The forum is now accepting clients. Farmers, ranchers and landowners with an interest in agricultural drainage, and people impacted by or concerned about agricultural drainage, are encouraged to sign up now and help create a new drainage policy for the province by visiting the Water Security Agency’s Web site at or agdrainage.insightrix. com.

The Water Security Agency was created to lead implementation of the 25 Year Saskatchewan Water Security Plan. It will improve water management capacity and service to individuals, businesses and communities across Saskatchewan. This new agency brings together, for the ďŹ rst time, all of the major responsibilities related to water quality and quantity.

serve the needs of all property holders – surface or mineral.� The public review will provide an opportunity for all stakeholders – including landowners, rural municipalities, agricultural organizations and the oil and gas industry – as well as members of the general public to provide comments on potential changes to the legislation. “ We b e l i e v e t h a t S a s k a t c h e w a n landowners and the oil and gas industry deserve to operate under an efficient and effective system that respects e v e r y o n e ’s p r o p e r t y

rights,� McMillan said. People can participate in the review by submitting written comments on the potential changes. An online discussion paper contains an overview of some of the issues raised in recent years, as well as questions to assist participants in the review and initiate discussion. The tentative deadline for comments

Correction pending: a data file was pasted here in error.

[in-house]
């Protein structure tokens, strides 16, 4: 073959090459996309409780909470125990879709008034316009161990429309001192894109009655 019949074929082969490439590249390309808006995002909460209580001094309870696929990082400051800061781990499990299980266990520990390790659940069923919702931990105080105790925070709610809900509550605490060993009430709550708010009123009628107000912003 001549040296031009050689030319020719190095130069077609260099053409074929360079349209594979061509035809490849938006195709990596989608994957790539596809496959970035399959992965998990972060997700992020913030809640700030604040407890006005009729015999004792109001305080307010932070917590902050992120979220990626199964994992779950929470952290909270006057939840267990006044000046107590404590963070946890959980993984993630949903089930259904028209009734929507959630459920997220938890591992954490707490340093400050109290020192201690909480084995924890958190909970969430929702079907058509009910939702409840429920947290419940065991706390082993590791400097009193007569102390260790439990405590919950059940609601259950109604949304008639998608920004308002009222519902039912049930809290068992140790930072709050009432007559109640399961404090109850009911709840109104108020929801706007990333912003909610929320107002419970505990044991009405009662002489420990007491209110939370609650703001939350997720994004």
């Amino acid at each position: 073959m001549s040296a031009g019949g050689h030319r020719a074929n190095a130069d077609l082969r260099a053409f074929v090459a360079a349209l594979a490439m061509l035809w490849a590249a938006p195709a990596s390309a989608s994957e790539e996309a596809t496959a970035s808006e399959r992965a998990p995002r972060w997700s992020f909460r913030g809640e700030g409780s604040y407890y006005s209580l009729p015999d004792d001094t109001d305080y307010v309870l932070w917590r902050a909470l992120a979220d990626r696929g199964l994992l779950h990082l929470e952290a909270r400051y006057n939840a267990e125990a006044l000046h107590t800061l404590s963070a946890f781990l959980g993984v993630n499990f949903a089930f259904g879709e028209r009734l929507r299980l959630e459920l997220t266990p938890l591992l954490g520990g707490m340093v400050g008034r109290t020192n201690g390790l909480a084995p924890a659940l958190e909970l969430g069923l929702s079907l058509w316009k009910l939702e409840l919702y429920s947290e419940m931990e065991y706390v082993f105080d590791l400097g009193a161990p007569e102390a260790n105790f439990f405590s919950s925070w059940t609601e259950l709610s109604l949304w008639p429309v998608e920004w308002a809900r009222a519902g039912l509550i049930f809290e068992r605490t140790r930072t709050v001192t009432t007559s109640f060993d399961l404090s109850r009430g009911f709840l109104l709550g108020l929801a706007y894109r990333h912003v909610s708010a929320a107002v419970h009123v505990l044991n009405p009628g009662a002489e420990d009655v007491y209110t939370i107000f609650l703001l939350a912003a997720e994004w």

is November 30, 2013; however, if harvest is delayed in Saskatchewan, the deadline will be extended. Please visit to participate in the online review. You can also e-mail surfacerights@gov. or call 306-787-5727 for more information on how to participate in the review process.


5:00 P.M. MONDAY For sale by tender

Property located at 205 Turnbul Ave., Biggar Sk.

‹/69:, ;(*2‹/69:, ;(*2‹‹/69:, ;(*2‹/69:, ;(

SASKATOON ALL BREED HORSE & TACK AUCTION SALE TUESDAY AUGUST 27, 2013 OK CORRAL Martensville, SK 4 Miles North on HWY 12, 1 mile East on Powerline Road

Tack @ 11:00AM Horses to Follow

Sale open to all Horses that are halter broke or broke to ride or drive. New and used tack and any other livestock related items such as Hay & Straw or Livestock Trailers are accepted. Tack will be received from 8:00AM until 10:30AM. Horses will be received between 9:00AM and 3:00PM.

Sealed tenders must be received by September 6, 2013. &Ĺ˝ĆŒĹ?ĹśÄ¨Ĺ˝ĆŒĹľÄ‚Ć&#x;ŽŜĂŜĚÇ€Ĺ?ÄžÇ Ĺ?ĹśĹ?Ä?ŽŜƚĂÄ?Ćš Bryce or Dean at (306)948-3352.

Please send tenders to Box 670, Biggar, SK S0K 0M0 ,Ĺ?Ĺ?ŚĞĆ?ĆšĹ˝ĆŒĹŻĹ˝Ç ÄžĆ?ĆšĆšÄžĹśÄšÄžĆŒÇ Ĺ?ĹŻĹŻŜŽƚŜĞÄ?ÄžĆ?Ć?Ä‚ĆŒĹ?ůLJÄ?ĞĂÄ?Ä?ÄžĆ‰ĆšÄžÄšÍ˜


FREDERICK BODNARUS %,'6  ‡(306) 227-9505

PL #318200 SK





Nominate an outstanding volunteer If you know an outstanding volunteer or someone who exemplifies exceptional community involvement, then please take the time between now and October 18 to nominate that individual for the Saskatchewan Volunteer Medal. “Our province is well known for our impressive volunteers,” Lieutenant G o v e r n o r Va u g h n Solomon Schofield said

last week. “I encourage everyone to consider nominating a deserving individual to receive the Saskatchewan Volunteer Medal, so that we can celebrate their tremendous contributions to our province.” Any Canadian citizen who is a current or former long-term resident of Saskatchewan is eligible for nomination. Nominations are not

accepted for sitting members of Parliament,

organizations cannot be nominated and